In terms of the activities on the ship, I could not understand some of the criticisms I've read on CC about there being "nothing" to do. True, this is not an ideal ship for children, and we saw only a few. There is a kids' club, but it's rather small and there are no zip lines that traverse the length of the vessel, no water slides or "surfing" thingies. But, for an adult, there was so much to do that, on this 10-day cruise, I never got to do it all! I wanted to attend some of the computer classes, such as "How To Choose Your Next Device", but never got the chance because there was something I wanted to do more!
We particularly loved Alice and Raoul's cooking classes. The demonstration kitchen was great and they passed out recipes and generous samples. On the day after the canal transit, they gave a class on how to make the famous "Panama buns" that were so delicious. On the last day, Alice presented a complete set of all the recipes they had done that cruise. Of course, there were trivia contests, which are usually some of my favorite activities on a cruise. But again, I never got to do one, because there was always something more interesting to do instead. On the day before we reached the Panama canal, Simon, the cruise director gave a funny and informative talk about the history of the canal, with an excellent, comprehensive slide presentation. There were also 2 movies presented about the canal, which showed in the ship''s theater that day and on the room tvs throughout the cruise. One was the well-known Nova presentation, "A Man, A Plan, A Canal: Panama" and the other was a longer movie, whose name I cannot remember. Simon gave lots of informational talks and he always managed to make them funny as well.
A note about movies: Zuiderdam had a different movie every day and had at least 3 showings of it. They were very popular. The theater has lovely, huge, comfortable recliners with room for drinks, but is a small theater and there are not a lot of seats. Get there early and don't plan on saving seats.
We found HAL to provide many little amenities that, taken together, elevated the experience of the cruise immeasurably. For example: they give everyone a sturdy tote bag that you saw passengers carry around everywhere, there were real, small terry cloth hand towels rolled in a basket in every restroom, rather than paper towels, gratis cold towels and water outside the ship as you returned from an excursion, happy hour with free, gourmet appetizers every day, and so on, and so on. I don't know if this is the case on every HAL ship, since this was my first cruise with the line, but it just seemed to set HAL apart and made us feel quite pampered.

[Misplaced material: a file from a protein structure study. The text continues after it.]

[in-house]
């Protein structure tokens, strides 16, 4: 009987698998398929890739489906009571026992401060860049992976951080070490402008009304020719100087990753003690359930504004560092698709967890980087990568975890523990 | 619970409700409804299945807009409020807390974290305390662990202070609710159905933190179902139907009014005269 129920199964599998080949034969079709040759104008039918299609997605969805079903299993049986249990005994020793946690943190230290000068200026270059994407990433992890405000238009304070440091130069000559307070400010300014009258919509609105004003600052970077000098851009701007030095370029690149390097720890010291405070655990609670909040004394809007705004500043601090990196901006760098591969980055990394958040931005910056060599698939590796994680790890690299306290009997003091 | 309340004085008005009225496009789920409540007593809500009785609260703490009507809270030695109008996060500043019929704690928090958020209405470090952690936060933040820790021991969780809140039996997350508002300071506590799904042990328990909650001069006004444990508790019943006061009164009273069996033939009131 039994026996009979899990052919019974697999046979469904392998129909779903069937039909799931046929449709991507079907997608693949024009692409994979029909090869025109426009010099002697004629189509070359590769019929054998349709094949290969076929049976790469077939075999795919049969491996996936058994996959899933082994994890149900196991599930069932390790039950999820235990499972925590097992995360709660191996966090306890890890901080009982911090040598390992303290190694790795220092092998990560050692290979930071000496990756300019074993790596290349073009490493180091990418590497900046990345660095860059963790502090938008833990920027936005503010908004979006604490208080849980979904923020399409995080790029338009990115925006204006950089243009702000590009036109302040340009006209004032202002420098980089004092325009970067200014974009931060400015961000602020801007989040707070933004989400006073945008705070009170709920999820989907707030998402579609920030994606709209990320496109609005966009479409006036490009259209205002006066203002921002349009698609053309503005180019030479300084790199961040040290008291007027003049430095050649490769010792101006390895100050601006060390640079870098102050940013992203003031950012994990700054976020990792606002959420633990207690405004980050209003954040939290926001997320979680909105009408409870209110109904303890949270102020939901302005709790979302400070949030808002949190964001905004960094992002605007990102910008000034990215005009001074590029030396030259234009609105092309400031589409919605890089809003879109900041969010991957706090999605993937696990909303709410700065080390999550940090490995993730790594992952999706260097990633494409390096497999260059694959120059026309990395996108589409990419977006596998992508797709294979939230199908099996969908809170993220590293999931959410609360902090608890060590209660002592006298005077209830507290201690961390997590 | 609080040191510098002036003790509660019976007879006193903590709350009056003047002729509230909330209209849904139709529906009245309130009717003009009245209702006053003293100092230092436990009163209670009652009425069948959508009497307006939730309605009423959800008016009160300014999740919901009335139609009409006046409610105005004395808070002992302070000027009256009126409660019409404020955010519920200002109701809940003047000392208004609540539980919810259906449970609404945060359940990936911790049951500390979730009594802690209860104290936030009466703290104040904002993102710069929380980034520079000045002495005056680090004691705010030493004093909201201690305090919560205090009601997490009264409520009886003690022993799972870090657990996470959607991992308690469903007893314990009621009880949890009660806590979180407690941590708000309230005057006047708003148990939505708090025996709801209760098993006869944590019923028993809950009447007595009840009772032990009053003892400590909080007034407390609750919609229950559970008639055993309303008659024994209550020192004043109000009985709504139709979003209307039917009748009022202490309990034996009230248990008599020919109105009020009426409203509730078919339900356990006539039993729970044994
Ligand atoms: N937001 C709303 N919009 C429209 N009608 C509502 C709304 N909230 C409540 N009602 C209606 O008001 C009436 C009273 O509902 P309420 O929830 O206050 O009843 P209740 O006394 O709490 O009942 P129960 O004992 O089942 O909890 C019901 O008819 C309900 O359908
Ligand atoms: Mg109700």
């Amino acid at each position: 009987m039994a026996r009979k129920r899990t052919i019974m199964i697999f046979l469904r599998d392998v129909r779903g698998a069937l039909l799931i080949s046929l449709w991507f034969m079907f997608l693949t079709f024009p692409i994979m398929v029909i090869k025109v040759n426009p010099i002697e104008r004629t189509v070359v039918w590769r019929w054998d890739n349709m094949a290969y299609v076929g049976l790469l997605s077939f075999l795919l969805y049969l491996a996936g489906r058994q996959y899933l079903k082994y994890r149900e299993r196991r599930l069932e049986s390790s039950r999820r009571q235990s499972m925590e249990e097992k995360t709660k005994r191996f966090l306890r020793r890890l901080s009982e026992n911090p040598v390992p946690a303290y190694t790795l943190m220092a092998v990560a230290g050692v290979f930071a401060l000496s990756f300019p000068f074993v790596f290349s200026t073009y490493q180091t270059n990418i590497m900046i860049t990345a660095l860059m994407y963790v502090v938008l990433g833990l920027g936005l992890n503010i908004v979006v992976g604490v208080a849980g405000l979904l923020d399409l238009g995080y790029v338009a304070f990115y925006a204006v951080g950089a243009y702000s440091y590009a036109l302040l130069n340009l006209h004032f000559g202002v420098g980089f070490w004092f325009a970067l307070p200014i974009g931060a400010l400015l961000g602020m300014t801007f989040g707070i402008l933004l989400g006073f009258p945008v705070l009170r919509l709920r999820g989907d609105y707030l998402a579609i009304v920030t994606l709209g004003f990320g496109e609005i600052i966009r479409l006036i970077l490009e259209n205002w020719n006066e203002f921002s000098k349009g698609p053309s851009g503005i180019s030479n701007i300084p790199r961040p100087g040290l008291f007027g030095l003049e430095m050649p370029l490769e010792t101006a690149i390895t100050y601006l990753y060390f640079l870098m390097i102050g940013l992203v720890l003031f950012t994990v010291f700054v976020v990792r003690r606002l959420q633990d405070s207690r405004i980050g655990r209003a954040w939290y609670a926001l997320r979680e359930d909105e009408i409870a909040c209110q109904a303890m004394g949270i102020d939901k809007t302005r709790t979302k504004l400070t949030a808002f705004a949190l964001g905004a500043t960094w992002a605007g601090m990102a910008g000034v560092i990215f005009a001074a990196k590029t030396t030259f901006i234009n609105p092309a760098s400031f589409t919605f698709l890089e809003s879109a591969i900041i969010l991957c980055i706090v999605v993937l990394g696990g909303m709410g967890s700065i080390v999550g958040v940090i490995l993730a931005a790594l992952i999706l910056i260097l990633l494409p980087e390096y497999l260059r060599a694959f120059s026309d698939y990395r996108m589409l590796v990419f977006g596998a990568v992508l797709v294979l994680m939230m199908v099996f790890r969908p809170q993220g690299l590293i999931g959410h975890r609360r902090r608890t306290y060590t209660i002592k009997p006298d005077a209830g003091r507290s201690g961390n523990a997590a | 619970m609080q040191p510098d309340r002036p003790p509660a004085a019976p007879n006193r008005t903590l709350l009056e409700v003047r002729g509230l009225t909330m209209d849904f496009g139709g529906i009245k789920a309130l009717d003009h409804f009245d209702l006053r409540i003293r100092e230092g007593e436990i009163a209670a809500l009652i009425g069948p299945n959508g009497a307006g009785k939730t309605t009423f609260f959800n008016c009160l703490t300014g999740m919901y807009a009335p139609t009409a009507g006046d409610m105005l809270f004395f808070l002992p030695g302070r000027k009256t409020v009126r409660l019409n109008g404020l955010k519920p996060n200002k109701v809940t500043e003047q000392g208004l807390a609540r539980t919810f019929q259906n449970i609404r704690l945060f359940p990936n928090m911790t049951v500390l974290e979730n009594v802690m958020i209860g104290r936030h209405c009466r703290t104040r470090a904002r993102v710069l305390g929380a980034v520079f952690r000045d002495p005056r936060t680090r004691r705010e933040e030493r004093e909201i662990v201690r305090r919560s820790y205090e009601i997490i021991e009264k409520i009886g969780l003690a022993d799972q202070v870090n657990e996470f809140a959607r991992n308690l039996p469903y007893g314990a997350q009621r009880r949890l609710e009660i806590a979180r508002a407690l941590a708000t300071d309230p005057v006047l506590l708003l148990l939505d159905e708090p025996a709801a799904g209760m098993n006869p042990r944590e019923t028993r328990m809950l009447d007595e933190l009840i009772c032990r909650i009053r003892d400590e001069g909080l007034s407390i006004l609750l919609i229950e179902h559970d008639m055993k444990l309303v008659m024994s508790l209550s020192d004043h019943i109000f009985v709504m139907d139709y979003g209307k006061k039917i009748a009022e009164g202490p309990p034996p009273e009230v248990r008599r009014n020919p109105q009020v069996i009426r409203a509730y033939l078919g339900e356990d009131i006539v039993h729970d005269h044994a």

We never did see any of the evening entertainment. We had good intentions but, at the end of the day, we just seemed to prefer to sit on our balcony or in a lounge and talk. It had been a long time since we seen each other and we are happily best friends, as well as sisters. However, I did hear people comment favorably about the contortionist, Stryker, and BB King. Sorry that I can't give any firsthand feedback.
The food in the Vista (main) dining room was absolutely five star! It was varied, delicious, and the presentation was quite artistic. The service was prompt and we had the best time with our table companions, who were fantastic! We did go to the Pinnacle grill one night and it was fine. However, compared with specialty restaurants on other cruises, I found them to be understaffed, although the staff was very friendly. We had to wait a long time for service, and ask repeatedly for our water glasses to be refilled. In addition, neither of us thought the food was any better than in the main dining room. We did not try the Italian restaurant, Caneletto.
We loved our balcony, which expanded the functional size of the cabin significantly. As we love to do whenever we cruise, we generally had a room-service breakfast out there and spent lots of hours on the balcony talking and watching the ocean. On this cruise, we were fortunate to see a pod of dolphins racing the ship one morning! I also saw a shark fin one day and several instances of flying fish! So amazing!
Room service was quick and the selection was excellent! They have a sizable menu and you can also write in just about anything and they'll try to get it for you.